Surgery was represented by a combined transnasal-transorbital approach in three of four patients; one patient was treated transnasally and transorbitally at different times (patient # 1). Patient # 4 developed an asymptomatic epidural abscess in the post-operative period that was successfully treated with medical therapy in the infectious diseases ward. Long-term sequalae occurred in patient # 2 in terms of lack of improvement of blindness. All perioperative details are reported in Table III.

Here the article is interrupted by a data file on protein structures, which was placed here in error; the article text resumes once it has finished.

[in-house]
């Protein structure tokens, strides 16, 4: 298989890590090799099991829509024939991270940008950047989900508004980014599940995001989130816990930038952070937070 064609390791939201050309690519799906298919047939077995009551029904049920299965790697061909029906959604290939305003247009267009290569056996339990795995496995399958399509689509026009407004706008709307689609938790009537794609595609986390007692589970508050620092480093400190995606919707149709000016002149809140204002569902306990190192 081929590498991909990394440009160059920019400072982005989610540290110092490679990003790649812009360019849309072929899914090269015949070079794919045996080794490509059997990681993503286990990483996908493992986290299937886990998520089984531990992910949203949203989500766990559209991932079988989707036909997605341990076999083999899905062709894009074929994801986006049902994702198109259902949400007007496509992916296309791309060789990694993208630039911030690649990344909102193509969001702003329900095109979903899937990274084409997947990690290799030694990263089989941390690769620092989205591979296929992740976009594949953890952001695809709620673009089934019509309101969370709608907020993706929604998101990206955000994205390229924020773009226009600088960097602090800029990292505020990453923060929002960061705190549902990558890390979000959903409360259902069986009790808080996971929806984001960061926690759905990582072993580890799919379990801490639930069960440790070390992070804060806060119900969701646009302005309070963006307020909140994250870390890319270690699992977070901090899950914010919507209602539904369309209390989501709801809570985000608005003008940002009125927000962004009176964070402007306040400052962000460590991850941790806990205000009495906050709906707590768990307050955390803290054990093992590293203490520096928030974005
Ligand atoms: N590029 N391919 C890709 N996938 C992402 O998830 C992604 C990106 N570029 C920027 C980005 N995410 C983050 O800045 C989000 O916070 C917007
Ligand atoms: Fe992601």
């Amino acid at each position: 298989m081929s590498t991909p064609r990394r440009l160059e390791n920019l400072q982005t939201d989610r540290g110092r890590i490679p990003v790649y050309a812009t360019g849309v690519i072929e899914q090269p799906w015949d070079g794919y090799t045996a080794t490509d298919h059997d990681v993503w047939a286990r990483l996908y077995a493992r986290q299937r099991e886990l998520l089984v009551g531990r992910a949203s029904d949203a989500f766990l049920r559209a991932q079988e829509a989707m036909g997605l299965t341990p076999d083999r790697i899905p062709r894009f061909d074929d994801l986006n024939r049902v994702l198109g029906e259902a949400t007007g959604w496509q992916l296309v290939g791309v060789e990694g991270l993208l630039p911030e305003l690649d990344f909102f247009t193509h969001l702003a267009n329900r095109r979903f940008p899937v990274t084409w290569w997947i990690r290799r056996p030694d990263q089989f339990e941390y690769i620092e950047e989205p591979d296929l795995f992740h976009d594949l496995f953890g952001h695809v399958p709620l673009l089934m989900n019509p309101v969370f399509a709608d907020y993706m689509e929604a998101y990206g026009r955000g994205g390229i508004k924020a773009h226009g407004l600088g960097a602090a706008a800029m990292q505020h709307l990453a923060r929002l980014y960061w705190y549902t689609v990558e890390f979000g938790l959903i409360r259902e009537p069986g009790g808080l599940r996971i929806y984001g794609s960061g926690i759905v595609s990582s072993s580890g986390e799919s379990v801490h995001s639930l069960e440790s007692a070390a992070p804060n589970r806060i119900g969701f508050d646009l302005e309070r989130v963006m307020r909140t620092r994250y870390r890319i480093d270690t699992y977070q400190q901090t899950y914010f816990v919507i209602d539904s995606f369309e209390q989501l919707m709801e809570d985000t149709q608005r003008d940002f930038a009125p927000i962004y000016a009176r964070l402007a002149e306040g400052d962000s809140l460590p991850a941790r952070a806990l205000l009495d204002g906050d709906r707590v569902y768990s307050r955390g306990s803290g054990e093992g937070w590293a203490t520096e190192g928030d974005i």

Orbital abscess is one of the most frightening complications of acute rhinosinusitis and should be considered a very serious condition with possible permanent sequelae. In case of orbital abscesses, surgery should become rapidly advisable, although conservative management could be attempted in selected adult patients with limited subperiosteal abscesses 3. Time is typically a critical factor, and, in such “conservative” cases, patients need to be closely monitored in order to avoid possible evolution and thus serious complications 4. Technically speaking, most of subperiosteal abscesses can be managed transnasally. This is not always true in all cases of orbital abscesses. Thus, if endoscopic endonasal surgery is adequate in most cases, with the aim of opening the sinuses involved, removing pus, allowing direct cultures and providing a drainage pathway, this approach may be insufficient in cases of abscesses involving the supero-lateral orbital compartments. These orbital areas are normally involved due to spread of infection, although septic emboli may occur 5. Hence, in suspected orbital abscesses orbital imaging becomes mandatory to confirm the suspicion and to choose the most appropriate approach. If MRI with contrast is the best option to evaluate orbital lesions, it is quite clear that examination is rarely available in such an urgent situation. Therefore, the vast majority of these cases have to be managed using CT, if possible using a contrast agent. We strongly advise, in such a scenario, to prefer the rapidity of action in respect to searching for the best imaging examination. Since most orbital abscesses are related to acute rhinosinusitis, we consider, as stated before, that the endonasal approach should be the first procedure to be performed in order to drain the purulence and restore ventilation to the sinuses 3. On the other hand, there are clear limitations for an exclusive endonasal approach in managing selected sinogenic orbital complications, especially in case of supero-lateral or lateral abscesses. In these cases, transnasal approaches offer an unfavourable path-to-target trajectory, while other routes, like the superior eyelid approach, could be more efficient. Practically speaking, in these complex cases, it could be necessary to combine endonasal and transorbital approaches, and this is what we did in our patients. We normally move first with a transnasal approach and then a transorbital approach if a supero-lateral abscess is demonstrated by imaging. In our first case, imaging seemed to show a sub-periosteal abscess extending from the medial orbital compartment to the superior ones. Thus, we performed, as a first surgical procedure, an exclusive transnasal approach, although intraoperatively, sub-periosteally, there was only a limited amount of infected material. At post-operative CT, an abscess was still demonstrated in the supero-lateral orbital compartment, thus requiring a further surgical procedure via superior eyelid (Fig. 1). Since that time, we shifted to a combined procedure in case of supero-lateral orbital involvement. The effectiveness of the superior eyelid approach in the setting of intraorbital abscesses has been previously reported by other authors 5. In fact, the superior eyelid approach is not thought to replace transnasal or other approaches, but rather to serve as a complementary tool to help the surgeon when facing challenging areas. Despite the high-risk anatomic location of the abscesses in our series, we have documented the feasibility and excellent safety profile of the superior eyelid approach. All abscesses were successfully reached and drained as intended (Fig. 2). In our series there were no new visual deficits, worsened diplopia, or ptosis. Additionally, we did not experience unfavourable wound healing, eyelid distortion, or poor cosmetic outcomes associated with the superior eyelid incision. Patient # 2 in our cohort unfortunately experienced permanent vision loss, which was likely related to delayed surgery (about 24 hours after onset). This patient was blind before surgery and vision did not recover. Although anecdotical, this stresses the importance of rapid management of such abscesses, considering that delayed surgery may be associated with a reduced chance of visual recovery and an increased risk of intracranial complications. In this context, secondary vascular damage (mostly venous related) of minor but critical orbital vessels could be responsible of the dramatic worsening of the vision. Lastly, in our opinion, the transorbital route should be considered a minimally invasive, safe and effective approach to be further developed in combination with transnasal surgery. Its role in the management of orbital abscess should be considered based on the site and features of the abscess by CT. On these grounds, the transorbital endoscopic approach may overcome the limits of the transnasal route, providing improved visualisation and access to challenging anatomical areas. From a clinical point of view, we strongly advise careful and rapid evaluation of this patients, and if a supero-laterally located abscess is suspected a combined transnasal-transorbital procedure should be considered.